Sunday, July 29, 2012

Sixty Memorable Annotations

#10: Ernst - Aagaard, Copenhagen 1991

5 ... g6

Thomas Ernst was a big expert on the Dragon, but it was also in my repertoire, so I decided to play it anyway "to learn something". The main thing I learned was not to be naive.

Jacob Aagaard, Grandmaster Versus Amateur, (Quality Chess 2011)

Regular readers might have noticed that I'm rather partial to Jacob Aagaard quotes. It's no accident that two of the first nine SMAs (#4; #7) are his (another, #5, comes from one of Mr Vowels' books) and no surprise that last year's Grandmaster versus Amateur contains plenty more gems from the Aagaard keyboard.

The annotation I've chosen for SMA #10 refers to a chess opening, the Dragon variation, but it is the idea of chessic naivety that interests me most. Naivety, in this case, not relating to the beginning of the game but the very opposite end.

Endgame knowledge: retention and the subsequent use thereof. That is our theme for today.

Black to play

You may recognise this position as Mackle-Eggleston from the fifth round in North Shields. White has just played 55 Kf4 which, as it happens, turns a winning position into a draw, but what we're really interested in is what Black's about to do. Eggleston's choice, 55 ... Bc2, you see, is probably a mistake. Not because it hands the win back to White - according to Nalimov, it's still a draw after the bish goes to the second rank - but because Eggy is drifting away from the standard defensive plan.

As Tom Rendle explained, the bishop really belongs on the c8-h3 diagonal where it restricts White's king and the pawns all in one go. The king is tied to the g4 pawn and it's not possible to advance either pawn because f4-f5 allows Black to sacrifice his bishop and g4-g5 will lead to a blockade. Upshot: White can't make any progress and the game is drawn.

As it happens, I'm not able to watch the chess live at work and yet I can access the EC Forum. Normally this arrangement leaves me rather uncertain as to what precisely is going on, but when I saw Tom had written,

Mackle-Eggleston is a draw, it helps if Black knows the easiest way is to put the Bishop on c8 or d7 (which he hasn't done yet)

I was pretty sure that they must be playing out an ending that I'd seen in de la Villa.

I remembered that one of the 100 Endgames You Must Know involved a bishop attacking a couple of pawns from the front. I was entirely confident about that because I'd read the book from cover to cover last year. What I couldn't recall, naturally, was the actual position involved. I couldn't remember how far up the board the pawns were supposed to be and I didn't even know if it was an opposite-colour or same-colour bishop ending. They say that plans flow from the key features of a chess position, but there was I knowing full well what I wanted to do and trying to imagine which arrangement of pieces would allow the idea to make sense!

Back on the EC Forum the problem of remembering endgame theory cropped up. It often does - see also the first comment to a post I wrote last year about Queen vs Rook - although it seems to me that the "Will we/you/I remember?" question usually comes with the implicit assumption that you only look at something once. "Now we've seen it, in this game or in that Endings manual, will we remember it next time?"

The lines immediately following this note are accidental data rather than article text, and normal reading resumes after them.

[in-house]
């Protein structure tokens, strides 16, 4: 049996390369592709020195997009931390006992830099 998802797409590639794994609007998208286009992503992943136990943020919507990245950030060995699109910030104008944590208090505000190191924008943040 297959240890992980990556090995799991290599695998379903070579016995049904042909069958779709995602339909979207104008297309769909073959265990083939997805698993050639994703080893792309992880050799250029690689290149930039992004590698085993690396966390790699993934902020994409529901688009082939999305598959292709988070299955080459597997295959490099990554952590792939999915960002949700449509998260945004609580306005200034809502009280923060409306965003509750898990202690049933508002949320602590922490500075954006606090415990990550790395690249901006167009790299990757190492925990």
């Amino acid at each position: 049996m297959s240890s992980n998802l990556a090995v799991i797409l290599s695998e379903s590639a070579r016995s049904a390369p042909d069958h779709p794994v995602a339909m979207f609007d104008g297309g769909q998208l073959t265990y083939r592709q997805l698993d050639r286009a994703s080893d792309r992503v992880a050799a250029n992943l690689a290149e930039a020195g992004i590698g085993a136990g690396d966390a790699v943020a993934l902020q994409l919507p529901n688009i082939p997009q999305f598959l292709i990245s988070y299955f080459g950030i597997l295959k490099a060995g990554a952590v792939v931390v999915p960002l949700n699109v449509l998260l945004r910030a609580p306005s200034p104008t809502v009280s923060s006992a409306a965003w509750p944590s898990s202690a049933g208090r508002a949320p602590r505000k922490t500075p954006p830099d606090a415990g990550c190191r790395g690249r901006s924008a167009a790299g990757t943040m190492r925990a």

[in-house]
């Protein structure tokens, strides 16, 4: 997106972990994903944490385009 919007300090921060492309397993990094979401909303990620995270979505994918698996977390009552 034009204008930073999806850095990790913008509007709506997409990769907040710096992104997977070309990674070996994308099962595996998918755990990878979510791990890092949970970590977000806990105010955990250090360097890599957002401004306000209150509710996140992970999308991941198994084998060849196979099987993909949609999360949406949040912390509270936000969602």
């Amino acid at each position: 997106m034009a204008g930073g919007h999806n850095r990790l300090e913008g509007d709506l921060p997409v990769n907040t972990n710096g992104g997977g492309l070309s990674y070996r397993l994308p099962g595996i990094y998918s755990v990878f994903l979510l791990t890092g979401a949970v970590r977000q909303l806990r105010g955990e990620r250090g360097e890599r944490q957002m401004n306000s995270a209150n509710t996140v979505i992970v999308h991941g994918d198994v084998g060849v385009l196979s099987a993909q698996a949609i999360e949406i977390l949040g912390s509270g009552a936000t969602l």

When I was spending time with de la Villa I knew that I wouldn't remember much of what I was reading unless at some point in the future - points probably - I revised and reviewed what I was learning. I thought that this knowledge would in itself make sure that I actually did the follow-up work. I thought that I'd have a spare hour or two here and there and that I'd fill it by going over the old ground.

A rather naive view of life, that, isn't it? Usually, chessically speaking or otherwise, items on 'To Do' lists that don't have a deadline don't ever get done. There's always going to be something else that feels a bit more pressing.

"OK," I would tell myself, "I know I need to brush up on this stuff but it's not as if I need to do it right now. I'll do it tomorrow." And the next time I would say it all over again.

Mackle-Eggleston might well have taught me something about the kind of position where it is appropriate to attack two connected pawns from the front, but the main thing I learned from their game was not to be naive about the process of acquiring endgame skills.

It's the rest day in North Shields. Since there's no cricket, I think it's time I got down to some endgame work.

Sixty Memorable Annotations Index


dfan said...

I have been using spaced repetition for a few years now to memorize openings. In the last year I've also begun to add positions from Rosen's Chess Endgame Training. I don't think I can yet point to a specific example where it has paid off, but I certainly do feel like I have retained some basic knowledge better than I have in the past.

ejh said...

What is "spaced repetition"?

What is "spaced repetition"?

What is "spaced repetition"?

What is "spaced repetition"?

athorist said...

I realise this is a bit old, but...

I was going to attempt to explain this, but I'm only vaguely familiar with it myself. Wikipedia is probably easier.

"Spaced repetition is a learning technique that incorporates increasing intervals of time between subsequent review of previously learned material in order to exploit the psychological spacing effect. Alternative names include spaced rehearsal, expanding rehearsal, graduated intervals, repetition spacing, repetition scheduling, spaced retrieval and expanded retrieval..."

ejh said...

Spaced is how I feel after trying to follow that...